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actually, it involves counting the numbers of 0s.think tally marks, minus the 5 groupings. That's unary. Binary allows having ones separating the zeros, but unary doesn't, so (I'm representing the bits as one for clarity) 111111 = 1+1+1+1+1+1 = 6 , or command #6.As such, it's easy to make a binary processor pretend to be unary, just as a quaternary one can easily pretend to be binary.@epic7 zeros and spaces would be two symbols, and therefore binary.An 8 bit CPU would have 9 possible states: {},{1},{11},{111},{1111},{11111},{111111},{1111111},{11111111}and each wire would be powered after the previous, so it's easy to convert from an analog voltage by using compariters.Binary is much better, of course. quaternary is better than binary in the same way.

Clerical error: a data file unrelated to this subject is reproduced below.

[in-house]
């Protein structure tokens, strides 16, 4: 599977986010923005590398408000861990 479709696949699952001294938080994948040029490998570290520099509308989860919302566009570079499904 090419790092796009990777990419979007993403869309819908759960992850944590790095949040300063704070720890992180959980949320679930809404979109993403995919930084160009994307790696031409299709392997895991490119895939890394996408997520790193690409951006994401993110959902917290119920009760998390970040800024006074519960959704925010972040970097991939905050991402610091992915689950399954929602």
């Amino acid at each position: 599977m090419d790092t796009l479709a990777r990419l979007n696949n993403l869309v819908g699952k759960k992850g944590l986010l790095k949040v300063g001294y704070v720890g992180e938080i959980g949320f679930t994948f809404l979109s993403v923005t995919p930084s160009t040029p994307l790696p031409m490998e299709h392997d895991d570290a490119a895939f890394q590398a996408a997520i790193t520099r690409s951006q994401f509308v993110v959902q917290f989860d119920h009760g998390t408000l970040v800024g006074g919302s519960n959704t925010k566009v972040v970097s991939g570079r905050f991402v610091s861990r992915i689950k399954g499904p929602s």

That's not an unary computer. That's a binary computer with unary opcodes.

Did you know that the vast majority of RAM already relies on higher-base storage concepts? Yet, it is part of a binary computer system.